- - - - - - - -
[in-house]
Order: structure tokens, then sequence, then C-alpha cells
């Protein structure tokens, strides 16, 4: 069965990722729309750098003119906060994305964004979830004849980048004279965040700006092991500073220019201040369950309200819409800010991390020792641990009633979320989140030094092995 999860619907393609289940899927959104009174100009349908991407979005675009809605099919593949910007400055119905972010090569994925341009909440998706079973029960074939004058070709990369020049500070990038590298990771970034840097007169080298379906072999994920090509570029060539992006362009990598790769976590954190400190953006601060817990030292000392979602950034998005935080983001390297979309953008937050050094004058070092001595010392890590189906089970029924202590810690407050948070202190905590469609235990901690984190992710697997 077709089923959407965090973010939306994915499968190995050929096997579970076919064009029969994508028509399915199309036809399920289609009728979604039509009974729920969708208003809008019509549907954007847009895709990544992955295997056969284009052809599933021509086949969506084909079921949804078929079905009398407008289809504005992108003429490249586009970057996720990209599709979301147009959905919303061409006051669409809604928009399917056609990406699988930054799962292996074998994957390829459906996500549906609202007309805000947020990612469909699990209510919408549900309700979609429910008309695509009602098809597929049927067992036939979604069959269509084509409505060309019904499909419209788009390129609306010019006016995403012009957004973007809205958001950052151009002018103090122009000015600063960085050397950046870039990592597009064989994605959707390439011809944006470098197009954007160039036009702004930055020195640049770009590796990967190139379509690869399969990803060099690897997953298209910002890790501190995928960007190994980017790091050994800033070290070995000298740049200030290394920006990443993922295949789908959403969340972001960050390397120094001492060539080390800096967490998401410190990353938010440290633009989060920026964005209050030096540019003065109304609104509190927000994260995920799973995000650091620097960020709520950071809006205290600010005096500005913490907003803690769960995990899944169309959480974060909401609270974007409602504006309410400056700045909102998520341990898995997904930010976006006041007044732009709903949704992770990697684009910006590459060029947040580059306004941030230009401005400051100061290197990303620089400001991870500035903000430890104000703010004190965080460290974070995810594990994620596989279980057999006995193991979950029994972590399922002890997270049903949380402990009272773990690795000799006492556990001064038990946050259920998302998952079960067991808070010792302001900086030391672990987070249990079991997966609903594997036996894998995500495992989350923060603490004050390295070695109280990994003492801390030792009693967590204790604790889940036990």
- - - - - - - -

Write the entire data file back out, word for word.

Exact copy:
[in-house]
Order: structure tokens, then sequence, then C-alpha cells
């Protein structure tokens, strides 16, 4: 069965990722729309750098003119906060994305964004979830004849980048004279965040700006092991500073220019201040369950309200819409800010991390020792641990009633979320989140030094092995 999860619907393609289940899927959104009174100009349908991407979005675009809605099919593949910007400055119905972010090569994925341009909440998706079973029960074939004058070709990369020049500070990038590298990771970034840097007169080298379906072999994920090509570029060539992006362009990598790769976590954190400190953006601060817990030292000392979602950034998005935080983001390297979309953008937050050094004058070092001595010392890590189906089970029924202590810690407050948070202190905590469609235990901690984190992710697997 077709089923959407965090973010939306994915499968190995050929096997579970076919064009029969994508028509399915199309036809399920289609009728979604039509009974729920969708208003809008019509549907954007847009895709990544992955295997056969284009052809599933021509086949969506084909079921949804078929079905009398407008289809504005992108003429490249586009970057996720990209599709979301147009959905919303061409006051669409809604928009399917056609990406699988930054799962292996074998994957390829459906996500549906609202007309805000947020990612469909699990209510919408549900309700979609429910008309695509009602098809597929049927067992036939979604069959269509084509409505060309019904499909419209788009390129609306010019006016995403012009957004973007809205958001950052151009002018103090122009000015600063960085050397950046870039990592597009064989994605959707390439011809944006470098197009954007160039036009702004930055020195640049770009590796990967190139379509690869399969990803060099690897997953298209910002890790501190995928960007190994980017790091050994800033070290070995000298740049200030290394920006990443993922295949789908959403969340972001960050390397120094001492060539080390800096967490998401410190990353938010440290633009989060920026964005209050030096540019003065109304609104509190927000994260995920799973995000650091620097960020709520950071809006205290600010005096500005913490907003803690769960995990899944169309959480974060909401609270974007409602504006309410400056700045909102998520341990898995997904930010976006006041007044732009709903949704992770990697684009910006590459060029947040580059306004941030230009401005400051100061290197990303620089400001991870500035903000430890104000703010004190965080460290974070995810594990994620596989279980057999006995193991979950029994972590399922002890997270049903949380402990009272773990690795000799006492556990001064038990946050259920998302998952079960067991808070010792302001900086030391672990987070249990079991997966609903594997036996894998995500495992989350923060603490004050390295070695109280990994003492801390030792009693967590204790604790889940036990």